people may visit but won’t come back.
Quality content is the key that enhances the value of the site to the
customer more than anything else.
Today’s websites need to offer more value than a generic
brochure. We demand more in-depth
information to help us make our buying decision.
Inadequate content impedes the buying process.
Your website will never be one and done. It needs to keep evolving to be active with
the search engines and help customers find you.
Useful also builds trust…a requirement to buying.
A well put together website that offers great information, regular maintenance, and stellar reviews makes a huge difference in your success.
How about friendly?
More and more people are checking out businesses on their smartphones. It’s essential your website is optimized for all types of devices.
Desktops, laptops, tablets, and smartphones all need to be reviewed to see what your visitor is seeing. On each type of device you need to investigate the easy factors and see that they work well.
With multi-generational products, like CBD lotions and balms,
I suggest clients have a millennial and a boomer independently explore their
website. You want to know everyone that comes to visit can do it easily.
Do you have active links where they can connect with you on their favorite social media platforms? Are those portals kept up to date with regular posting?
Is your web focus transactional or engaging? Are you selling products or solutions?
The sale doesn’t start with a product. It starts with a problem. Content needs to focus on the consumer’s
problem and position your product as a solution.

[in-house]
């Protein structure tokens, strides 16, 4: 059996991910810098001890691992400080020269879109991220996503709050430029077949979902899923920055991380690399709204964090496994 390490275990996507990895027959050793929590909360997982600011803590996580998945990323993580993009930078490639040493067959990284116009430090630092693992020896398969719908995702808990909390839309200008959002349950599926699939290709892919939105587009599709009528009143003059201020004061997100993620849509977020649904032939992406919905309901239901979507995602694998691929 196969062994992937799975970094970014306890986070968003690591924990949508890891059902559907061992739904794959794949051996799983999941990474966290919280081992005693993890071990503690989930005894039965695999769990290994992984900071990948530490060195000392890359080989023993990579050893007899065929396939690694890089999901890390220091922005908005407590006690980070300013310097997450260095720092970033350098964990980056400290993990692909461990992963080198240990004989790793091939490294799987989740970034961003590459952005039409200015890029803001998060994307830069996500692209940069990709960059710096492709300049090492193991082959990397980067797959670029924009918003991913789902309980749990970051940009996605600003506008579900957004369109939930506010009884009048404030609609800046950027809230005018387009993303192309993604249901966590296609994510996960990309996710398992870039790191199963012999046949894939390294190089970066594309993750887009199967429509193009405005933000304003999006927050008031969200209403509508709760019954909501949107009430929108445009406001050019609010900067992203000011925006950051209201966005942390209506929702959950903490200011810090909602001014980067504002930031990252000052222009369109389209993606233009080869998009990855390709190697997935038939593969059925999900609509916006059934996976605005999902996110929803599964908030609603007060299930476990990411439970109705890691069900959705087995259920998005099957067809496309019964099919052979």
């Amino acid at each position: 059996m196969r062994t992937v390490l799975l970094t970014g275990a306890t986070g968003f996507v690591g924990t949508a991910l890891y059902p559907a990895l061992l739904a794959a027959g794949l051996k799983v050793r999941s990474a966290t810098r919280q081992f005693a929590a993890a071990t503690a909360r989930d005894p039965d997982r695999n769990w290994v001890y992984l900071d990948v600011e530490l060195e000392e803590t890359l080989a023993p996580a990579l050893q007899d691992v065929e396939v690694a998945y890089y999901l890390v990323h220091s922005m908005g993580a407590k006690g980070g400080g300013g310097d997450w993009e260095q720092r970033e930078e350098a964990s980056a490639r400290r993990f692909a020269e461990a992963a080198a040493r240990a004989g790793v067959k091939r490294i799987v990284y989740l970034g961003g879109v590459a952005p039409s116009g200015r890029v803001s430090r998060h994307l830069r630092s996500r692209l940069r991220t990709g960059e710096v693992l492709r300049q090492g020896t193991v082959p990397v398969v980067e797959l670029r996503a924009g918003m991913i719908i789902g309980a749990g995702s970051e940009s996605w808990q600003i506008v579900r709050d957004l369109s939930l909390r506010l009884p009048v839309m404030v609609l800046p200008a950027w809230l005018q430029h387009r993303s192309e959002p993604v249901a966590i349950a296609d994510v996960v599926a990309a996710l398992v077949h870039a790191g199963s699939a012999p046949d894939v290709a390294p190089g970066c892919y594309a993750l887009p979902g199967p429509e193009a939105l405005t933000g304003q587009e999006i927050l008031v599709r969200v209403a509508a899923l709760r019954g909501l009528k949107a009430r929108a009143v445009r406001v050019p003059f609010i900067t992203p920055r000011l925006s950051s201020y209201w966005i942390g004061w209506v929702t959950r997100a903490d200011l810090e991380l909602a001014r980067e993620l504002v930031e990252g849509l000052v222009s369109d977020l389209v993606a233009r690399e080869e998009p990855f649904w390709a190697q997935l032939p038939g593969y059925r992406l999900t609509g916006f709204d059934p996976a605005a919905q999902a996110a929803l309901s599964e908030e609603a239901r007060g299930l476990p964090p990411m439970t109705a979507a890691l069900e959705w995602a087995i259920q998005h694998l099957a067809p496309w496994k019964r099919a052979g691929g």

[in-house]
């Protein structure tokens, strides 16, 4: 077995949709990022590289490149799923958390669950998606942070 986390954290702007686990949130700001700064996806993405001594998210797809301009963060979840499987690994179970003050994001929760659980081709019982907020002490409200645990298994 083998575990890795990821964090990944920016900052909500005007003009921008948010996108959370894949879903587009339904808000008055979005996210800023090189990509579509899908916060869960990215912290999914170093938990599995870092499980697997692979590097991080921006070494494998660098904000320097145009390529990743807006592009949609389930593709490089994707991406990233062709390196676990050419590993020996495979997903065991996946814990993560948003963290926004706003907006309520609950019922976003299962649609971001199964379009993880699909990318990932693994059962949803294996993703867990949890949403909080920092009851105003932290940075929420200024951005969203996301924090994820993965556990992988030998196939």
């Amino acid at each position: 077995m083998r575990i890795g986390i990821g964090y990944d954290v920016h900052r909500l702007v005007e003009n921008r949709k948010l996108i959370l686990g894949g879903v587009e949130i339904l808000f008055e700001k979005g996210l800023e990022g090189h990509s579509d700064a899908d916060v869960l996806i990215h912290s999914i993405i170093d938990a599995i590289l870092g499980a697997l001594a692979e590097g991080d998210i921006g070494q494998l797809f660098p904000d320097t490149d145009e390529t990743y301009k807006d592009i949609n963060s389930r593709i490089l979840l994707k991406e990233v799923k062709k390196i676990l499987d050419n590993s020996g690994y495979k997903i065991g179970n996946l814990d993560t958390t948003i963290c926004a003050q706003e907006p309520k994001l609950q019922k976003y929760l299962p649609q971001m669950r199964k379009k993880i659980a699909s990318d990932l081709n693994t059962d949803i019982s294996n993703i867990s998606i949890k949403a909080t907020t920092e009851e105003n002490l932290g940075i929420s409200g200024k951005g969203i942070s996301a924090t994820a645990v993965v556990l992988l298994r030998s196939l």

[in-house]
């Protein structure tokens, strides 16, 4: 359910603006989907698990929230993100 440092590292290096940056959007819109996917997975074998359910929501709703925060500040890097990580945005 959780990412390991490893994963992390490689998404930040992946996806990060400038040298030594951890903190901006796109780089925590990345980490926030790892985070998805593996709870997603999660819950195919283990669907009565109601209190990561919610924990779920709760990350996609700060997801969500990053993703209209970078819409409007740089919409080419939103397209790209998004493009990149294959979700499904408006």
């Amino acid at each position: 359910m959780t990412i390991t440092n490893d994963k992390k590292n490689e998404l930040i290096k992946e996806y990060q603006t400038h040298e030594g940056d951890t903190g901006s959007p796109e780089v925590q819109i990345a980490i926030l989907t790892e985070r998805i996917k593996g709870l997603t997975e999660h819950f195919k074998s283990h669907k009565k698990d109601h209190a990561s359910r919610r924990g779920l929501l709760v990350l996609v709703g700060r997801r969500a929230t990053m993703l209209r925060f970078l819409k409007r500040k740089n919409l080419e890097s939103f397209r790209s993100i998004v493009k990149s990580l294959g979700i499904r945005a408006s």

Stay with the customer during and after their purchase.
Build the relationship and the connection to keep them engaged and coming back
again and again.
Capitalize on the convenience of their smartphone to have easy, friendly ways the customer can stay in touch…learn more, and build their loyalty with you. Use it as a way to keep the conversation with that customer going and growing.
It’s a great way to convert them into a super-fan who will
help your business grow.
How does your website score for easy, useful, & friendly?
If you aren’t at least a seven on a scale of one to ten, you
may need to do some work. Not sure the
best ways to improve your score? Reach out and let’s do a quick evaluation. For
details on how to get this evaluation plus my three top recommendations FREE,
contact me before 5PM, PDT on 3/13/2020.
Over the decades, women have tried a lot of “new” ingredients to make their skin look and feel better. Hemp-derived products are just the latest in this group. In 2019 CBD was the most popular ingredient in the beauty sector.
It’s a huge market. In the US in 2018 skincare topped $5.6
billion in sales. Globally revenues were over $135 billion. And that’s just skincare.
The beauty sector globally topped $300 billion and is
expected to keep growing. In 2018 skincare grew by 13%. Makeup, normally the
queen of growth, only managed 1%.